This is an extract from Cartographies of the Absolute, the new book by Alberto Toscano & Jeff Kinkle, out later this month from Zer0 – TS
Cargo Cult is a photomontage from Martha Rosler’s series Body Beautiful, or Beauty Knows No Pain, produced between 1966 and 1972. The series, starkly inter-cutting the devices of female domestic labour (fridges, washing machines) and commodified nudity, was produced – initially for political circulation and intervention rather than gallery display – concurrently with Bringing the War Home: House Beautiful (1967-72), another series which projects the imperialist carnage of the Vietnam War into the feminised décor of American domestic space. Though its theme – the profitable ‘industrialisation’ of women’s beauty – is blunt enough, the possible connotations of the image are not exhausted by its apparently direct materialist-feminist intention.
The term ‘cargo cults’ is commonly used to refer to the collective ritualistic practices of certain groups, principally in Melanesia and Micronesia in the Pacific, which reacted to the traumatic encounter with colonial power and capitalist technology by mimicking the appearances of the devices of alien domination (say, by building a wooden airport and airplane) in the messianic belief that this would bring the ‘cargo’, the unexplained plethora of goods which the white man – who could never be seen producing these goods – seemed to dispose of in unlimited amounts. In the 1950s and 1960s radical anthropologists – most memorably Peter Worsley, in his The Trumpet Shall Sound (1957) – showed that, against a condescending gaze on this primitive reaction, many dimensions of the cargo cults showed a rational response to both the trauma and the fluctuations of capital (a system which viewed from these islands seemed to involve no production and a thoroughly irrational and unpredictable fluctuation in values).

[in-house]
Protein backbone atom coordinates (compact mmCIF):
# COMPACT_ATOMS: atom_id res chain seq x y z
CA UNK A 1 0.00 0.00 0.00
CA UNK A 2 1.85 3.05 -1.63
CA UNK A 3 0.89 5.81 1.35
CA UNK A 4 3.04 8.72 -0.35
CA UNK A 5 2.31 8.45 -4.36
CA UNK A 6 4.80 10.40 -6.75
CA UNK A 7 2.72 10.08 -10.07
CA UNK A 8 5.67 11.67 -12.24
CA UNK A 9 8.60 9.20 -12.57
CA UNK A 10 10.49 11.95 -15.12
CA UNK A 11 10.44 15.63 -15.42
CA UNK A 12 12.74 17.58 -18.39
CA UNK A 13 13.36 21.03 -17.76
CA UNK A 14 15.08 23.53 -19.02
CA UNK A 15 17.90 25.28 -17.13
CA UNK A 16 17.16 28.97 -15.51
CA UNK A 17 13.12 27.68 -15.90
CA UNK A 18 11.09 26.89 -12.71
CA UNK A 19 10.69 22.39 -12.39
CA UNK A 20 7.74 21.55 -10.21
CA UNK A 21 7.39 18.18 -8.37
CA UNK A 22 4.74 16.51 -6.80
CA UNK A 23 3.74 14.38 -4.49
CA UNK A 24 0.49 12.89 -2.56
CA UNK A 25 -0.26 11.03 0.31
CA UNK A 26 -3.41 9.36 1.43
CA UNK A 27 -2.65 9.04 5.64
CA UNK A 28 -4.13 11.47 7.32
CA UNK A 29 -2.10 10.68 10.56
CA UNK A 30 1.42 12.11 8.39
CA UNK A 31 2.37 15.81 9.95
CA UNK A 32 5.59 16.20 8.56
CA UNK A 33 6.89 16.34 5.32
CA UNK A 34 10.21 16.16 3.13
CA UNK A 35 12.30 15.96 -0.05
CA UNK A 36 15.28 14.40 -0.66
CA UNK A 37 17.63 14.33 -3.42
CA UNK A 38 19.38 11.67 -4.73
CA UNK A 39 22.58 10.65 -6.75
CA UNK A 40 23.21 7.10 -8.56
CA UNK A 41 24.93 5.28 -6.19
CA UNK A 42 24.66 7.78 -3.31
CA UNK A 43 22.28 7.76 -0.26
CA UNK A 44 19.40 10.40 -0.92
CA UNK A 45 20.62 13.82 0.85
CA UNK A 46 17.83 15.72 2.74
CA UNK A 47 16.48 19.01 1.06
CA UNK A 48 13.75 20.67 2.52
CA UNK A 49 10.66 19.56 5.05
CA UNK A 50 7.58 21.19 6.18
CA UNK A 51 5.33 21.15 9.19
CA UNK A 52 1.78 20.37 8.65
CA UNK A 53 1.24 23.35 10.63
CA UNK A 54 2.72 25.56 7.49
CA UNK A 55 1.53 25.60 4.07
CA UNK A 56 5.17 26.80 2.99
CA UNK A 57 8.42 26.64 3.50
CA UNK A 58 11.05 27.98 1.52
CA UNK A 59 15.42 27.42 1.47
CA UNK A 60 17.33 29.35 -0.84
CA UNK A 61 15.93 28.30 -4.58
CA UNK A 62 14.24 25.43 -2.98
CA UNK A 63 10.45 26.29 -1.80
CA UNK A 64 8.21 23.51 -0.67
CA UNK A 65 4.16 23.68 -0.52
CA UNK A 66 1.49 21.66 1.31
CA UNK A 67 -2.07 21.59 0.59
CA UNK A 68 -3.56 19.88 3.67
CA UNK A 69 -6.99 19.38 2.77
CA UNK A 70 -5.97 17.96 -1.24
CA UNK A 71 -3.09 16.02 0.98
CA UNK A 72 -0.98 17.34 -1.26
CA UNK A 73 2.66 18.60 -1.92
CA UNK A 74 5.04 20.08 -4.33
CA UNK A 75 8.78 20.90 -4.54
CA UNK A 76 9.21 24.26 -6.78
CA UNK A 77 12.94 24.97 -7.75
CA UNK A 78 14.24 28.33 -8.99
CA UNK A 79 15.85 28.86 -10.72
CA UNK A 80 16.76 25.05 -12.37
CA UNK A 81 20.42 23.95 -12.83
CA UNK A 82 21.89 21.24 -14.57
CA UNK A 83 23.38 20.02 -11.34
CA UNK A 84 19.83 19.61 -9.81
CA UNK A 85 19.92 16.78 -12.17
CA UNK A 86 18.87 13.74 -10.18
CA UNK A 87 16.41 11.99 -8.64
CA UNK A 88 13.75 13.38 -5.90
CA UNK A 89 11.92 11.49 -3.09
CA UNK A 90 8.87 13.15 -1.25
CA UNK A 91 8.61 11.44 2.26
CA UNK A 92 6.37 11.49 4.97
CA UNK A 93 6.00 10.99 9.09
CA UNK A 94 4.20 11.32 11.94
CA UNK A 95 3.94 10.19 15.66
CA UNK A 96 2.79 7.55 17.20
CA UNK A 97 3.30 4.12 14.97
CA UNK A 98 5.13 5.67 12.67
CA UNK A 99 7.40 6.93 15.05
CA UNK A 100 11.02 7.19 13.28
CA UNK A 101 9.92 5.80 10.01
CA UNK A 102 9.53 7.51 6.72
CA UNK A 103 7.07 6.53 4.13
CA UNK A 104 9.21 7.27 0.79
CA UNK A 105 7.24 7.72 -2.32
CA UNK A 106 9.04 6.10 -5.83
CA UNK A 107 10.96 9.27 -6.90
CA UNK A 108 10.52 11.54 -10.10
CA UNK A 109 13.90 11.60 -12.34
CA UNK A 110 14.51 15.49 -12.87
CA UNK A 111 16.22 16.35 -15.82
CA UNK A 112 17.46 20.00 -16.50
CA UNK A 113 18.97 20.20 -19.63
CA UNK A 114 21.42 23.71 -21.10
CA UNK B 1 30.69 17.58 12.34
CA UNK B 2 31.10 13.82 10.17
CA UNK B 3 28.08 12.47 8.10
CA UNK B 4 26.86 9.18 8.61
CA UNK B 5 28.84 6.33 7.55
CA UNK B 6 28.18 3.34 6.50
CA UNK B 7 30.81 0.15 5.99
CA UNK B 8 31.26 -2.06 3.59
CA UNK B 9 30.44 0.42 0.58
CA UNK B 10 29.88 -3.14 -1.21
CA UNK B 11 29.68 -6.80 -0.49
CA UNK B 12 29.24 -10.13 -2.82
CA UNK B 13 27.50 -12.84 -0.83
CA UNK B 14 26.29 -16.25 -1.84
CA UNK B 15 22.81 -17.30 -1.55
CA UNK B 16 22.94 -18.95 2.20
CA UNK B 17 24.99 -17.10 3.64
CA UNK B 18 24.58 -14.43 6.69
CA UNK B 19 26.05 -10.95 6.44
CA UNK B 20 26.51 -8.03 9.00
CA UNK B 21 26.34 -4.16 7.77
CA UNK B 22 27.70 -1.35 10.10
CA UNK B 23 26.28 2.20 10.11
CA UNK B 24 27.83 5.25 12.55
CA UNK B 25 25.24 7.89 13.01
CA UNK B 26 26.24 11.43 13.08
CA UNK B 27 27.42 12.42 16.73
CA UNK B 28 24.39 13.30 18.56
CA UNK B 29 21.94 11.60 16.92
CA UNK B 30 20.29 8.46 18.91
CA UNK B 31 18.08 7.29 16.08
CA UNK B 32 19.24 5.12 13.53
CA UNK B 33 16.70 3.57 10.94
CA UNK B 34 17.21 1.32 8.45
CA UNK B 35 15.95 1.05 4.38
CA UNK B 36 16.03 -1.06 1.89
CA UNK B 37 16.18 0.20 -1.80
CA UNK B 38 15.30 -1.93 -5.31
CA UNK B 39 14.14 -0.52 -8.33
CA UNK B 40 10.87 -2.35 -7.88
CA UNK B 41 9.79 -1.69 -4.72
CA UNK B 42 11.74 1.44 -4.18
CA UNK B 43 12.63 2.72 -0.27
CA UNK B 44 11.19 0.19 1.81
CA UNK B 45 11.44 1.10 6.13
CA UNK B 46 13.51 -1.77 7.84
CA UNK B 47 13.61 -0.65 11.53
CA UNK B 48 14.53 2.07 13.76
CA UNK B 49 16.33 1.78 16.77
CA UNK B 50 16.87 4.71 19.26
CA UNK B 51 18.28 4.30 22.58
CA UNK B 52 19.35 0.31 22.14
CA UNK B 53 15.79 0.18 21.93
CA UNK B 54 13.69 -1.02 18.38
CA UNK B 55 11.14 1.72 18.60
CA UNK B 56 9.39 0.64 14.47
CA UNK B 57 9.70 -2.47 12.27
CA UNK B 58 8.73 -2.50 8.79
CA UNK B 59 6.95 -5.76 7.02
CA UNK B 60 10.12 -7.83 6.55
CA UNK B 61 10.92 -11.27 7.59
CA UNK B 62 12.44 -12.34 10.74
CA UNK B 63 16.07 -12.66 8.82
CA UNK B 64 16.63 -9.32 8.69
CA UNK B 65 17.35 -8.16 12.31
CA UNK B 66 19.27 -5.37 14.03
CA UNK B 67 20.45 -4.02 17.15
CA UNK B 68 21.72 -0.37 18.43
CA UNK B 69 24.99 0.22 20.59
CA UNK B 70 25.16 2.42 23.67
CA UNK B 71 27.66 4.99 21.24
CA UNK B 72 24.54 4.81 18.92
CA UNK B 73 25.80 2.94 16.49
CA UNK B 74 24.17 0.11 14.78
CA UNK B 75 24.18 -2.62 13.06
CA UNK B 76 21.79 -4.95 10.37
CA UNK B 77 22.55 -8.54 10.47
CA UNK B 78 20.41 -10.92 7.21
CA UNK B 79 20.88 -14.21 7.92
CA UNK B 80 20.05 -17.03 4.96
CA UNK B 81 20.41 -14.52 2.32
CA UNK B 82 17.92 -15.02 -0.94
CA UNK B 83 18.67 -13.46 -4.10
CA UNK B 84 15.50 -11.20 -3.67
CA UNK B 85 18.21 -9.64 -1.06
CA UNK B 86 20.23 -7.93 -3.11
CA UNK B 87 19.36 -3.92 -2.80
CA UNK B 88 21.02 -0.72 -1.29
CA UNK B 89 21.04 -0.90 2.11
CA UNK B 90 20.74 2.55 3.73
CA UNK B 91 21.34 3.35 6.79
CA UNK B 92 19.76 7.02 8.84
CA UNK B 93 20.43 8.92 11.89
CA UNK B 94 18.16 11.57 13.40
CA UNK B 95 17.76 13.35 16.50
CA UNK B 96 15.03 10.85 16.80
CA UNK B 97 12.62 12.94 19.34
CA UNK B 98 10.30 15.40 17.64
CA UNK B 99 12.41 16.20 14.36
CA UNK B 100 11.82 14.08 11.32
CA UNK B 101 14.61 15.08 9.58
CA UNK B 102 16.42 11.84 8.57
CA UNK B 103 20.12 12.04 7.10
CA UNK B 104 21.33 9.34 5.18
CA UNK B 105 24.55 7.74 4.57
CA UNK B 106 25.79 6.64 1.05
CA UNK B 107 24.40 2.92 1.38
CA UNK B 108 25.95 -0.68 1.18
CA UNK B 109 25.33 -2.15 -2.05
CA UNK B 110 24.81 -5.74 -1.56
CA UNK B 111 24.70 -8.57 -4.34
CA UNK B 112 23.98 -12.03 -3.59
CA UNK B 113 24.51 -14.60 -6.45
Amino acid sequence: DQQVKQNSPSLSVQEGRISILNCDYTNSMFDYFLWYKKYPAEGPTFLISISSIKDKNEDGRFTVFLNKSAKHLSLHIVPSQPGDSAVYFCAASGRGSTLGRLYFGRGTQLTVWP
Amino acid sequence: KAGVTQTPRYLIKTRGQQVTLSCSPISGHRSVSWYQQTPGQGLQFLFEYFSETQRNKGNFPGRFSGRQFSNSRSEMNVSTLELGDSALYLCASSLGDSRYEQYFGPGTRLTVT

Affixed to an image of shipping containers which we might surmise contain the components of the export of the Western beauty myth (be these cosmetics, domestic appliances, or indeed the military ordnance needed to ‘open doors’ to US capital), the term cargo cult of course echoes the anthropological inversion already at work in the history of the idea of commodity fetishism – beauty under capital is a monetised social relation between things, just as the beauty industry is in turn an irrational, ritualised invocation of future ‘cargo’. Of course, and here lies the opacity of circulation and logistics, crystallised in the standardised, intermodal anonymity of the container, the boxes could very well be importing the ingredients of commodified beauty.
Against the tendency to take the preponderance of logistics as warrant for the disappearance of labor, Rosler (like Allan Sekula in his maritime works, which we’ll touch on shortly) juxtaposed the standardised singularity of female beauty with the black, male labour on the ship (the foreman appears to be white). Alongside the articulation of the opacity of trade and the surface spectacle of glamour, and of these in turn with the disavowed physicality of work, Cargo Cult also opens up to another dimension of an aesthetics of logistics,if we link it to Rosler’s Bringing the War Home (2004) – the reprised version of the series with reference to the Iraq invasion.